The natural age limits of fertility in both women and men have become more apparent with the recent trend toward delaying childbearing.
Research indicates that among nulliparous women, the percentage experiencing infertility increases markedly with age, from 7%–9% among those aged 15–34 years to 25% among those aged 35–39 years and 30% among those aged 40–44 years.
the risk of infertility rises with age in women, because the eggs produced are of lower quality and their reproductive physiology shows signs of deterioration. Impaired ovulatory function, endometriosis, uterine leiomyomata and tubal disease are common causes.
The management of infertility ranges from counseling and advice to medications and surgery. The most common medical services received by women in the reproductive age facing infertility problems are clinical examination and reproductive advice (29%), testing of her and the male partner (27%) and ovulation medications (20%). Less commonly services utilized were intrauterine insemination (IUI) (7%), surgery or treatment for blocked tubes (3%) and assisted reproductive technology (ART) (3%).
Treatments for infertility can carry significant health risks to the mother and child. For example, a very rare but serious risk of using drugs for ovulation induction is ovarian hyperstimulation syndrome (OHSS), which is characterized by enlargement of the ovary and an accumulation of fluid in the abdomen. OHSS is usually self-limiting, resolving spontaneously within several days, though the most severe cases may require hospitalization and intensive care. In addition, some (but not all) research suggests that infertility treatments may be associated with an increased risk of gynecologic or breast cancer.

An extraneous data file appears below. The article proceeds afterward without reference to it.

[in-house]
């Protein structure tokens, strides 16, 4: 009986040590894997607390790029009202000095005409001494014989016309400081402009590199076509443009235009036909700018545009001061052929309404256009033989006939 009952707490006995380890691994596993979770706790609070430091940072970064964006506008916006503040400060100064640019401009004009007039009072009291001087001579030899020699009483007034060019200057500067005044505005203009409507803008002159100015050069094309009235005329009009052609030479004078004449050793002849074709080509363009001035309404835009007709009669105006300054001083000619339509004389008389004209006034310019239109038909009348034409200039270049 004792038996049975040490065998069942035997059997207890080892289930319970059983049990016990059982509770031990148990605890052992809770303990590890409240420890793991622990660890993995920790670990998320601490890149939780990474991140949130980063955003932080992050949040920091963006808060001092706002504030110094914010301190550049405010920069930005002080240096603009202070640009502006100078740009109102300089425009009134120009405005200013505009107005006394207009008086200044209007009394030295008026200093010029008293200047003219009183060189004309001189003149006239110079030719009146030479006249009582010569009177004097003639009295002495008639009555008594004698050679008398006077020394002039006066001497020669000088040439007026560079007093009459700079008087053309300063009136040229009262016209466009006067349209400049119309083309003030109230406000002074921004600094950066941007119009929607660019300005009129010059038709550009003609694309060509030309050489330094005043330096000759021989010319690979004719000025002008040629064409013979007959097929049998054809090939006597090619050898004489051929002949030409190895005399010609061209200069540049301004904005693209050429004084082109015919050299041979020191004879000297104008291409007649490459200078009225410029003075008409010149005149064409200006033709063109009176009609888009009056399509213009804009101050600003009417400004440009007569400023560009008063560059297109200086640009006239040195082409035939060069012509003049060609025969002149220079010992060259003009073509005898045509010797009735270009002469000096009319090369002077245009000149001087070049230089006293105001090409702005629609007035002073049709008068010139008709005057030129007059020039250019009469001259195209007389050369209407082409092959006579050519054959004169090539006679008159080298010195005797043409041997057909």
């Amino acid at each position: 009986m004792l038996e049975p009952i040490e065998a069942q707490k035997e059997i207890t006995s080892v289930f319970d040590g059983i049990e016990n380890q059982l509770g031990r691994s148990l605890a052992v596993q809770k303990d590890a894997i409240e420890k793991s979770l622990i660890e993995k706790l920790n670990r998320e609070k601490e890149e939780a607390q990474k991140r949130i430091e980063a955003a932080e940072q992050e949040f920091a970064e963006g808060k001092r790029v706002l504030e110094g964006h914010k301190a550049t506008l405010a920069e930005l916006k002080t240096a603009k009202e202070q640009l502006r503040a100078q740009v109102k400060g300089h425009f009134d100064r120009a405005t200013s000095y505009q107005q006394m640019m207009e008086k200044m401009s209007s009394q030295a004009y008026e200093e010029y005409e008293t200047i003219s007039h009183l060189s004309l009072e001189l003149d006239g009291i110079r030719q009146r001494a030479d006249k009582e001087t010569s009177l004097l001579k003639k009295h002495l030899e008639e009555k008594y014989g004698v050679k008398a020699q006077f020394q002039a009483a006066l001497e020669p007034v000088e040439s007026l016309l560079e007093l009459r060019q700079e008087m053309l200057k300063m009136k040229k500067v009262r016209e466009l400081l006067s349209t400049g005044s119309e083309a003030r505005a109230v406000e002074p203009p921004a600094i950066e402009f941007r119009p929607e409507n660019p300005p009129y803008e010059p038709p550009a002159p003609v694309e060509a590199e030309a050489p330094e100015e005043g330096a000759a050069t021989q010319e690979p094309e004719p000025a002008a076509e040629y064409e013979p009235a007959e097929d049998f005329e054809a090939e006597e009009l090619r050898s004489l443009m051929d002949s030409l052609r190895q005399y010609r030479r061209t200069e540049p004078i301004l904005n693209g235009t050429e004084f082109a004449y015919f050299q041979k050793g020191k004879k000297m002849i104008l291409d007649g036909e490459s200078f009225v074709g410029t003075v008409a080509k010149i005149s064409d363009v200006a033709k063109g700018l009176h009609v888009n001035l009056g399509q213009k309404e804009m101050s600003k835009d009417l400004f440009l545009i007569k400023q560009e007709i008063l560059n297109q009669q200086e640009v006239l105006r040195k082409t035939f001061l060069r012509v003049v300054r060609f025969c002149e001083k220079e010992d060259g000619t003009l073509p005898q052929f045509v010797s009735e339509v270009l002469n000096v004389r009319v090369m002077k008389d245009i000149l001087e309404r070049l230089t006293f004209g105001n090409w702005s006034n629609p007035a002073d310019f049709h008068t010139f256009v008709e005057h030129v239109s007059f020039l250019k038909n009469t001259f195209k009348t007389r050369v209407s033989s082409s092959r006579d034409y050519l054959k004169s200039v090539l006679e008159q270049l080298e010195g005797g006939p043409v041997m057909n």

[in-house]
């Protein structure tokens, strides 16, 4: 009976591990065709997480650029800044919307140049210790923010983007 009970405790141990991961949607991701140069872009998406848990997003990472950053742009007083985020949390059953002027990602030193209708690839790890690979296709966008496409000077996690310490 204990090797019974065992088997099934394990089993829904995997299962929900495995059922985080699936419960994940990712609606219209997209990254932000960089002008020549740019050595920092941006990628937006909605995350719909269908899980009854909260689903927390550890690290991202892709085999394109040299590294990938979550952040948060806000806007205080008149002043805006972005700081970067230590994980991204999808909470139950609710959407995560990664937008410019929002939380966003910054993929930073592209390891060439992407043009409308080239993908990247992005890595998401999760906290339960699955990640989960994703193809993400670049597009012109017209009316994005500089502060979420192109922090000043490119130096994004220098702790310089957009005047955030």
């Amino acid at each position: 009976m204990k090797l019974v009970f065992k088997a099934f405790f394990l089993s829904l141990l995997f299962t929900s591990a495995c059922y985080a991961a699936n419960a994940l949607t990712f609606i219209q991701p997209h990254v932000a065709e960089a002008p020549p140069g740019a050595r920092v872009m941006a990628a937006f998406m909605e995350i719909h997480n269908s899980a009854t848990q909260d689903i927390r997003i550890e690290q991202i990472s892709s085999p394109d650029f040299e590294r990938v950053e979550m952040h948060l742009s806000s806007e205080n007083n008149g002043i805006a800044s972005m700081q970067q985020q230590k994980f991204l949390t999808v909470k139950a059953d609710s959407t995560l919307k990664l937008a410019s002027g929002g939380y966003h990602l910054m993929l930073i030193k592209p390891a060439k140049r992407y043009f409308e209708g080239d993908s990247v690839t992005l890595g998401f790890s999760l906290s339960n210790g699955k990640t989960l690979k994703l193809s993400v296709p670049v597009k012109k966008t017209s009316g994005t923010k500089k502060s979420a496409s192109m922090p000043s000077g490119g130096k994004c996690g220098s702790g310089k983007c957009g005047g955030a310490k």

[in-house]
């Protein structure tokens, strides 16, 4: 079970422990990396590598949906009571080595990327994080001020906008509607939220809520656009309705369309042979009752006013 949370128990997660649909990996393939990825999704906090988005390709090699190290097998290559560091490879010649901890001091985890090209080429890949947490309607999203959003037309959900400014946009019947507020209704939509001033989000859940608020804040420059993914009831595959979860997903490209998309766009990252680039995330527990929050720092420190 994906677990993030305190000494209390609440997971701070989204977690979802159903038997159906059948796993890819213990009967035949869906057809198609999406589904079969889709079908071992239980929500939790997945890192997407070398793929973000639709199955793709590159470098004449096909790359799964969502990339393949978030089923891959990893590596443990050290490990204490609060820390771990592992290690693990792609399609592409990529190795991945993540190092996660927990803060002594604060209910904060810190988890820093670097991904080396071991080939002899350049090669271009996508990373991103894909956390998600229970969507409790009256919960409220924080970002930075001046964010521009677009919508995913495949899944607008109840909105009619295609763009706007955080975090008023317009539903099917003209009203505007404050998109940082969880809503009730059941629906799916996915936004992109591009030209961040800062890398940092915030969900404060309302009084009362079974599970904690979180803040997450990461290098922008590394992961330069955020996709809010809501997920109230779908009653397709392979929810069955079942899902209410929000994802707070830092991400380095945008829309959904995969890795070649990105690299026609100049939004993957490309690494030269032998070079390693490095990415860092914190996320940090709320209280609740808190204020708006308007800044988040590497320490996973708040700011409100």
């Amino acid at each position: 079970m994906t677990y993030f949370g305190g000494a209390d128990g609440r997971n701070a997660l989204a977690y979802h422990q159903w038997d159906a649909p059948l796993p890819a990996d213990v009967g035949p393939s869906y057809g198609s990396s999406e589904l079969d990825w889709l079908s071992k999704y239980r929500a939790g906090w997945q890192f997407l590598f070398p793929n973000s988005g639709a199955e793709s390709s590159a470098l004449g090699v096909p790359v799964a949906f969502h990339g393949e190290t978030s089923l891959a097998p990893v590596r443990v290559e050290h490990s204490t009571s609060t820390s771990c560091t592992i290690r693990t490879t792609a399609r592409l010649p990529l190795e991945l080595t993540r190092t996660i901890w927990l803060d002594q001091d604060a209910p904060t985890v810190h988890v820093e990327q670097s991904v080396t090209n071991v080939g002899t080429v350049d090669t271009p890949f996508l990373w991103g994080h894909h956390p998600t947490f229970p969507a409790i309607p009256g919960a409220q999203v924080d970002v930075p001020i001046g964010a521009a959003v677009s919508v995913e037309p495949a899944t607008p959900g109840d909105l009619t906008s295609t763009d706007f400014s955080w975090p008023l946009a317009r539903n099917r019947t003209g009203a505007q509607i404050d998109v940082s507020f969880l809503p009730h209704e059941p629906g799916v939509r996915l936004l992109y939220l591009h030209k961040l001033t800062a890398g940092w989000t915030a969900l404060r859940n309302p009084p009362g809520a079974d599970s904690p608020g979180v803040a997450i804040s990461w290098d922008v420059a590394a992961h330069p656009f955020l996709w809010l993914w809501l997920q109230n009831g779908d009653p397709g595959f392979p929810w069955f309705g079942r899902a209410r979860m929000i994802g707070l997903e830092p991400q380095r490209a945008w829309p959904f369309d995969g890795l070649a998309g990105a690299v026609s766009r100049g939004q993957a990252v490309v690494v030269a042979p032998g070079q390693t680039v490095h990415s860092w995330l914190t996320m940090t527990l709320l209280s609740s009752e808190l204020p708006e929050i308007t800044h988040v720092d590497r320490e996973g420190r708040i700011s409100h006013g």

Infertility treatments have increased the rate of twin and higher-order multiple births, which put both mother and the unborn babies at higher risk of adverse outcomes. Though medical management of infertility is successful for many couples, some may need higher level treatment that has its own risks and costs involved.